Kalman also explains how to handle rumours and physical bullying, and how revenge is not helpful. His advice is that maintaining a sense of humour and not taking ourselves too seriously is also key to a change in attitude and not letting the teasing hurt. Critics have characterised his approach as victim-blaming, but Kalman maintains that his goal is to create kindness and empathy between children to reduce conflict.

Did Jesus talk about bullying?

The Bible recounts that Jesus was asked to identify the most important commandments. After loving God, He said, the most important commandment is to, “Love your neighbour as yourself” (Mark 12:31). Also, Jesus taught what has been called the Golden Rule: “Do to others what you would have them do to you” (Matthew 7:12). This principle, Kalman says, is at the root of his approach to bullying prevention. What strikes me is that the Golden Rule is a positive instruction—it focuses on what we should do; it is not a series of “don’t do this”, “don’t do that” prohibitions. This positive phrasing puts the emphasis on our behaviour and places us in an empowered position to improve our situation.

Words my dad often repeated as I was growing up were, “Be hard to offend.” This is the way that Jesus dealt with conflict—He never took personal offense. No matter the names He was called, the things He was accused of and all the times He was doubted, Jesus never took offence. Even when Judas, one of His close companions, decided to betray Him, Jesus sat down to have dinner with Judas (Matthew 26). Jesus had compassion for what was really going on with people and He had patience.

“Be hard to offend” was an annoying thing to hear from my dad when I was upset by something a friend had done or if I felt something was unfair. But the bleak alternative to letting things go is remaining bitter and angry. His rejection of that alternative might be the reason Dad builds relation­ships very easily. He is the most positive and relaxed person I know.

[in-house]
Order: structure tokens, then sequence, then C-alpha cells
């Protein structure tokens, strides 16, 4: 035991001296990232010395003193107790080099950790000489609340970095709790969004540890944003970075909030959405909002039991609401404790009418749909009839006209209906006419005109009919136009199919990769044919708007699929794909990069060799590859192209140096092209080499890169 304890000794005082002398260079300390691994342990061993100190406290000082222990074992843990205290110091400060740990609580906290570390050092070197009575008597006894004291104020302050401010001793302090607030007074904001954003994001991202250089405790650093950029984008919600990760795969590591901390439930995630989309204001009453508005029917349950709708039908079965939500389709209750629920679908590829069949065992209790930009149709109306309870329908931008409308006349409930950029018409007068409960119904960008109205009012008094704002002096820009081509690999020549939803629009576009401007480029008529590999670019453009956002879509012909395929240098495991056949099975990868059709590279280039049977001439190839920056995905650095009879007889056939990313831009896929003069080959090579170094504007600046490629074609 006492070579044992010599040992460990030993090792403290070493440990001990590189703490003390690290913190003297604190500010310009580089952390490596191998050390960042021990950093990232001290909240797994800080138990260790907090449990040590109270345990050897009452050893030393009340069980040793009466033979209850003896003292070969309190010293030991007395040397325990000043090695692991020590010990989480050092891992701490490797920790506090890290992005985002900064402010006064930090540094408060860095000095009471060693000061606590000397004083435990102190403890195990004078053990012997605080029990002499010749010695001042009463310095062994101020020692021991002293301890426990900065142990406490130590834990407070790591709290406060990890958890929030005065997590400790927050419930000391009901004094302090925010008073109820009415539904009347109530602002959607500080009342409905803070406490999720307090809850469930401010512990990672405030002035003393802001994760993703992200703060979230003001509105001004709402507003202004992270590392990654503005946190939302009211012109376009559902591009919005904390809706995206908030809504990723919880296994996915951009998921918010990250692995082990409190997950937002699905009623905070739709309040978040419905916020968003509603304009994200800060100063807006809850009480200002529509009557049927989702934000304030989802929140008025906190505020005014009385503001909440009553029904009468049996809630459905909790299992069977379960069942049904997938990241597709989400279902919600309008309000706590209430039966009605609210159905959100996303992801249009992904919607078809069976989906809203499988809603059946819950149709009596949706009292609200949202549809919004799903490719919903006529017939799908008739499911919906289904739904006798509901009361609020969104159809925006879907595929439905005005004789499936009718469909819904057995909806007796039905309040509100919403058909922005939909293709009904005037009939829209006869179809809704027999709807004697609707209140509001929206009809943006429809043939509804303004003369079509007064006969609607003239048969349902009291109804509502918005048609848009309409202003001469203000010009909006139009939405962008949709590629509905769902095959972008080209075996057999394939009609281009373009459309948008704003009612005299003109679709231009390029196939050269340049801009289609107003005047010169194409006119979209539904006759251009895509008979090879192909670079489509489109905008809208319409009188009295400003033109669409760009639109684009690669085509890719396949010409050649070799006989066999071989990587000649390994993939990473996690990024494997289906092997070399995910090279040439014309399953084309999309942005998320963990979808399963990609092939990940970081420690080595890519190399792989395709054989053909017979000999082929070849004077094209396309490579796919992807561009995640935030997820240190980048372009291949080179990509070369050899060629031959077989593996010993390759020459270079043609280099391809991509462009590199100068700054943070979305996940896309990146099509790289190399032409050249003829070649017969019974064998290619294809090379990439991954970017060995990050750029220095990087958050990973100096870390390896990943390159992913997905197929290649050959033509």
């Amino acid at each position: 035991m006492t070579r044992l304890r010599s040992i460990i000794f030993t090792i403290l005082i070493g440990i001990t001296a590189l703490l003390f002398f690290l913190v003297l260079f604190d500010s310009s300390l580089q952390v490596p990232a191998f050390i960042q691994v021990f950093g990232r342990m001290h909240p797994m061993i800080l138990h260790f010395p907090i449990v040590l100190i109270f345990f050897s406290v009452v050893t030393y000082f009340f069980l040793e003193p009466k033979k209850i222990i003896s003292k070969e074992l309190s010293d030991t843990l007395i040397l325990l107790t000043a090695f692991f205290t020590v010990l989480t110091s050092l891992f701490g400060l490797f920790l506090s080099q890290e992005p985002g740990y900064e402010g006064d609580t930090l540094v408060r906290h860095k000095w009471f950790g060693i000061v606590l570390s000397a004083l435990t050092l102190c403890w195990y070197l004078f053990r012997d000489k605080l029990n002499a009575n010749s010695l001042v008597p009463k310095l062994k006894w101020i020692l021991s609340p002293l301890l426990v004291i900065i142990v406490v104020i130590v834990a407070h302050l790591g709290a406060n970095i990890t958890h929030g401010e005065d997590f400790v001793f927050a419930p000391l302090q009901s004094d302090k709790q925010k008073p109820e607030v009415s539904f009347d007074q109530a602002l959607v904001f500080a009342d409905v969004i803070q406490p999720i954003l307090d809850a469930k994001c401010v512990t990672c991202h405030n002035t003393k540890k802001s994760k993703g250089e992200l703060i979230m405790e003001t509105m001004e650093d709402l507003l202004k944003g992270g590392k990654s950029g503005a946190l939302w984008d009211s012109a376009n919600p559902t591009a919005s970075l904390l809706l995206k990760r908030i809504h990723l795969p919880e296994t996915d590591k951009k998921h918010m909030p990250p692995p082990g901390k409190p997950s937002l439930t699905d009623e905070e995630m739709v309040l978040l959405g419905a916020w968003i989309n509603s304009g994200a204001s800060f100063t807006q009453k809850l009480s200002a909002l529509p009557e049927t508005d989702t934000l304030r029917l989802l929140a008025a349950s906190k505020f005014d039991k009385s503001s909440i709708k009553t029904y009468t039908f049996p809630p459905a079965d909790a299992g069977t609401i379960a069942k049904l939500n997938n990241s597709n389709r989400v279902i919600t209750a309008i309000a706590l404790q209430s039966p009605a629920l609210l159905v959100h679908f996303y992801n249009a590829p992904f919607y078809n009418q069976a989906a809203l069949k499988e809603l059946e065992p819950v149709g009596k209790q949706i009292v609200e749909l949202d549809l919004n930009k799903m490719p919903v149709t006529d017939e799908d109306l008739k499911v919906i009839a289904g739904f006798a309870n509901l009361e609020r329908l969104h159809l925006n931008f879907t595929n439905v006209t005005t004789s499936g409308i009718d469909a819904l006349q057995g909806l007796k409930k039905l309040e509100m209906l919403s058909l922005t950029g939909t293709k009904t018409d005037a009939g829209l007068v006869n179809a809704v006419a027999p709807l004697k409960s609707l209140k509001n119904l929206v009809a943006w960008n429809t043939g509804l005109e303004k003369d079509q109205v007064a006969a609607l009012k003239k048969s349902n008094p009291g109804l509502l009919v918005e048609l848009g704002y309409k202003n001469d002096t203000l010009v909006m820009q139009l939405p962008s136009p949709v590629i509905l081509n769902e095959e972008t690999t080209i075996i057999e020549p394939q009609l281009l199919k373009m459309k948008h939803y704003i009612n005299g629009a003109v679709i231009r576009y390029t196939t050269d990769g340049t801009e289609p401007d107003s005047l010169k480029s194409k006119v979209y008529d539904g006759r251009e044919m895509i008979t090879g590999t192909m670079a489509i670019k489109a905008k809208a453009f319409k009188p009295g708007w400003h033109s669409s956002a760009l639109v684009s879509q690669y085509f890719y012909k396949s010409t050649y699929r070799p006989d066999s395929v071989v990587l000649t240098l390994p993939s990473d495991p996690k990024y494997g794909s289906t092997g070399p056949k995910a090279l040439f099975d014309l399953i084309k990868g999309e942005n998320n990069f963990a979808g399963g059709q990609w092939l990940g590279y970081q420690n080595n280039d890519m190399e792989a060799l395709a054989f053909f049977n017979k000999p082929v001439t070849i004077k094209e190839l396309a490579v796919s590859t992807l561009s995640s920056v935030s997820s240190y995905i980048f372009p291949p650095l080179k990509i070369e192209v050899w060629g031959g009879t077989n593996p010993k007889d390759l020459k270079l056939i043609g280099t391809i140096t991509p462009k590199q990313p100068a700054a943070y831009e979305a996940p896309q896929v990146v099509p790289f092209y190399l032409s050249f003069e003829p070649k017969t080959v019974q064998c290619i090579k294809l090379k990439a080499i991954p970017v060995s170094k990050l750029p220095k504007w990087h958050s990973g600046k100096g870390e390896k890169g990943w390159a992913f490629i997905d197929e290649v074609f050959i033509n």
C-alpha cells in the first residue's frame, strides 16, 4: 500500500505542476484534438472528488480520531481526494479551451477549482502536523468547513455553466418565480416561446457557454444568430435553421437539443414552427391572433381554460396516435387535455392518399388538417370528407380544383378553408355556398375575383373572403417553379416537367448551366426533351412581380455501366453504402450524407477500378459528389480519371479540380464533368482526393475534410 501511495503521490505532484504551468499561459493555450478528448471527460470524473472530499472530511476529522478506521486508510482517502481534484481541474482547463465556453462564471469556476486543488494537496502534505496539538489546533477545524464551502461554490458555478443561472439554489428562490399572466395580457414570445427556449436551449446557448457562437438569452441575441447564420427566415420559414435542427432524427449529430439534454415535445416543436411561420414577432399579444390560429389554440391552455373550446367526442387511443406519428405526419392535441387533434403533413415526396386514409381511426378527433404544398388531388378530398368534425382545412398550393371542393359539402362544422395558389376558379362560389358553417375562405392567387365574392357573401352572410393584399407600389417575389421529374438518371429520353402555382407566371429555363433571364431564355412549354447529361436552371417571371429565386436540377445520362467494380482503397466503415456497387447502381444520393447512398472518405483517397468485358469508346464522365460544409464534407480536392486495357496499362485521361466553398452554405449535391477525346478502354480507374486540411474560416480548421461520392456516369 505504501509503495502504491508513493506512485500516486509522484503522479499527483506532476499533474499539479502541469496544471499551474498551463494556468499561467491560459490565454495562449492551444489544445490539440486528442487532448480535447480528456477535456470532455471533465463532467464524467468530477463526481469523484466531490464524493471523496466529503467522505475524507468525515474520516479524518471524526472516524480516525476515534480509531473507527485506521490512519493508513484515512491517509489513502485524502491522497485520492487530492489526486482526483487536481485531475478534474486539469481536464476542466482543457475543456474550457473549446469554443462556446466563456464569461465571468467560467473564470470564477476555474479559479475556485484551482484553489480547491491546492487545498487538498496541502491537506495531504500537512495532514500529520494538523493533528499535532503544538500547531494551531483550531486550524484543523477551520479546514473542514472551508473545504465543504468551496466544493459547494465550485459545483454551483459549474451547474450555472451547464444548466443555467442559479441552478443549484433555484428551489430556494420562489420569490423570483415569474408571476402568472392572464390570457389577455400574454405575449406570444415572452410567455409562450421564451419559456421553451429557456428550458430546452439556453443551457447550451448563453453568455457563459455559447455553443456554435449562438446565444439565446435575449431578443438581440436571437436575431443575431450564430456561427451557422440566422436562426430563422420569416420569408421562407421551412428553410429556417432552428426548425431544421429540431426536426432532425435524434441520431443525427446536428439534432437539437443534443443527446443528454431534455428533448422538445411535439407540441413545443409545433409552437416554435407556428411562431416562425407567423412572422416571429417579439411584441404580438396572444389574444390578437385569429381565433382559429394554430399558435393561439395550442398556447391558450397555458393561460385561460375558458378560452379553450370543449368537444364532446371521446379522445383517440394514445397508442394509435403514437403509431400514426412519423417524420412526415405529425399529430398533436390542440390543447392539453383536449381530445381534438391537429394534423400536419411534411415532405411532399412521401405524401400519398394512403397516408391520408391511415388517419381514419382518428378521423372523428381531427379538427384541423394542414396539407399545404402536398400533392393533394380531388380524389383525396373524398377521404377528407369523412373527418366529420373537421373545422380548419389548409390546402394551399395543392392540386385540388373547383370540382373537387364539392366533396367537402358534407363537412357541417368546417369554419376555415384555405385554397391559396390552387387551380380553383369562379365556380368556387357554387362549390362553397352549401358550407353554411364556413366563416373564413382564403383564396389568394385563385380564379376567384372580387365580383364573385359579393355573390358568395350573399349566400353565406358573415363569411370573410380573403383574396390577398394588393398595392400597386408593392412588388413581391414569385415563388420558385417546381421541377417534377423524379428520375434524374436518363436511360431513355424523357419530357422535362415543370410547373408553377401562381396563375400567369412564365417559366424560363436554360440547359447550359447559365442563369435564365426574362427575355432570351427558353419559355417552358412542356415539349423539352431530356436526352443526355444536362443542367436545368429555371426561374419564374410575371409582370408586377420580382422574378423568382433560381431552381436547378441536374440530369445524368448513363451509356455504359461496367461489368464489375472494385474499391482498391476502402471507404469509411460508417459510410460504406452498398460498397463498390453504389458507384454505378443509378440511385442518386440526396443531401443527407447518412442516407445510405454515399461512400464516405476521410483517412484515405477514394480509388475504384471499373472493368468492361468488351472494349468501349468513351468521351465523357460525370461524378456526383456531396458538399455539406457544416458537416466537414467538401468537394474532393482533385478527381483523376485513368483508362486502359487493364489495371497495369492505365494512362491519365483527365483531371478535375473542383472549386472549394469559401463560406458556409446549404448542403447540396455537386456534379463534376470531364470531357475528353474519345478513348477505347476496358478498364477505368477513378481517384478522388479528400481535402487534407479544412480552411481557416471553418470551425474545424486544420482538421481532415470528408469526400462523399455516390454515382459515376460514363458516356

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It’s hard to let go

The truth is, people hurt you with untrue words only when part of you suspects those words might be true. Usually what hurts the most is our biggest insecurity. I know I am the most bothered when someone says or implies that I’m selfish. The reason that gets to me is:

1) Pride—I realise deep down that this might be true and that dents my self-confidence, and

2) Fear—because selfish is something I desperately do not want to be.

When we challenge these negative thoughts and establish a strong sense of identity, we will be harder to offend and can focus on building positive relationships. When a child is in counselling and tells me how hurt they are that someone called them something like “a mean person”, one of my favourite replies is as follows:

Counsellor: Are you a mean person?

Child: No!

Counsellor: So, what about them saying that bothers you?

They are often lost for words or say it does not feel nice. Sometimes the conversation turns to how the individual’s opinion does not hold much weight with them, so this statement does not inform their identity. Sometimes we work through reminding themselves about who they are and ways to feel better.

Kalman’s approach is particularly effective in that it also deals with those teasing remarks that are true—which are often the words that can provoke the biggest reaction. His workshops include role plays where children learn to absorb and deflect deliberately hurtful words and turn “bullies into buddies”. For example,

Child 1: You’re fat!

Child 2: Yeah, I’m ginormous—I could probably crush the whole school!

Child 1: Ha ha ha—you should go on a diet.

Child 2: Hey, have you ever eaten a whole pizza by yourself? My sister did—that’s my kind of diet!

Child 1: Yum. I wish my mum would let me try.

Child 2: You’re lucky she doesn’t. Because my sister vomited it all up—it was so disgusting!

[Both children laugh]

It is very common to see the tables turn. The same tendencies that make someone more likely to become a bully are those that make someone more likely to become a victim. I have seen the outrage of a victim turn them into the hostile individual. This highlights the value of teaching children how to have better relationships.

Show kindness. Be hard to offend. Instead of just telling young people to report all bullying to an authority, maybe we should consider focusing more on how they can build better friendships and reduce conflict. We should empower young people to have empathy and confidence in who they are.

 

Mikaela Matthes lives and works in the Lake Macquarie region and provides counselling services in a local school and in her private practice.

Information in this article was drawn from the following sources:

* https://www.relationships.org.au/what-we-do/research/online-survey/march-2018-bullying-in-schools

* https://bullies2buddies.com